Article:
Israeli border police said they entered the Qalandiya camp, near Jerusalem, to arrest a man and were confronted by a crowd throwing firebombs and rocks.

Witnesses said the Israeli forces opened fire and hospital officials told Reuters three men were killed.

The United Nations Relief and Works Agency (UNRWA), which provides aid to Palestinian refugees, said one of its employees, a 34-year-old father of four, was among the dead.

“Credible reports say that (Robeen Zayed) was on his way to work and was not engaged in any violent activity. He was shot in the chest,” said UNRWA spokesman Christopher Gunness.

A military spokeswoman confirmed that troops had been shot at and returned fire in self-defense. She added that the forces arrested the man they had come to detain.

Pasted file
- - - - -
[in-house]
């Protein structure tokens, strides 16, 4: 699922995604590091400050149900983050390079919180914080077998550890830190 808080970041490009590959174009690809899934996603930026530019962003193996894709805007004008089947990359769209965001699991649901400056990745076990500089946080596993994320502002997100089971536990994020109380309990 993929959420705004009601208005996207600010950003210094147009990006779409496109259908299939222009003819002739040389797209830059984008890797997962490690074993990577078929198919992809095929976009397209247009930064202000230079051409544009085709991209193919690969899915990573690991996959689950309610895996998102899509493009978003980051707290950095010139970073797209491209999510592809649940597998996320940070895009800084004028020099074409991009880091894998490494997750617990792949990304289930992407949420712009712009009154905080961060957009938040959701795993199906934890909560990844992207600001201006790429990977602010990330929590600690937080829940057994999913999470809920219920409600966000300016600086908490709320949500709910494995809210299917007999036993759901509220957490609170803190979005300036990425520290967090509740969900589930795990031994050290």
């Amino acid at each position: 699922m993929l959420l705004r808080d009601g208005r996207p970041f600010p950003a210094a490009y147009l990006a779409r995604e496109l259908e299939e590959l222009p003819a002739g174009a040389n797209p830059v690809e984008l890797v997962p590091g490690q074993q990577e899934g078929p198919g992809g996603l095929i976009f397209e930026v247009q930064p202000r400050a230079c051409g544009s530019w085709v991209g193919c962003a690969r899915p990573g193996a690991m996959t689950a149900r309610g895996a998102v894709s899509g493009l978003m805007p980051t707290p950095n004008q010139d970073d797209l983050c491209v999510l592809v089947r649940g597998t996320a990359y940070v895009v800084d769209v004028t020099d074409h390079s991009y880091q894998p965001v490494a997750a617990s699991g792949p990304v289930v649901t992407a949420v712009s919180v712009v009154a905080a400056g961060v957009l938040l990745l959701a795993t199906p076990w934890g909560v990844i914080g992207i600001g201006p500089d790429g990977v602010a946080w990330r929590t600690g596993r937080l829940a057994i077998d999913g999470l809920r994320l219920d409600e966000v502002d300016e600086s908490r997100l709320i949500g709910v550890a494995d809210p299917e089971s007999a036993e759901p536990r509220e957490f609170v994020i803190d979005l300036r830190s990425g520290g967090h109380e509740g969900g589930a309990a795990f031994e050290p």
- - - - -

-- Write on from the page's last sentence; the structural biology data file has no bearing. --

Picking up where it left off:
“Large, violent crowds which significantly outnumber security forces leave no other choice but to resort to live fire for self defense,” Lieutenant-Colonel Peter Lerner, another military spokesman, said.

The riot had become “so large and violent that it was vital for forces to assist in containing it,” he added.

An Israeli security source said an investigation had showed live fire was only directed towards rioters.


The U.S.-brokered peace talks carried on after the clashes, though no details emerged of the discussions.

Talks resumed last month after a three-year stalemate caused by Israeli settlement expansion in the West Bank and East Jerusalem, areas Israel captured in 1967 which Palestinians seek for a state along with the Gaza Strip.

Neither party has expressed much optimism for a major breakthrough and the negotiators have met largely in secret, alternating between Israeli and Palestinian locations.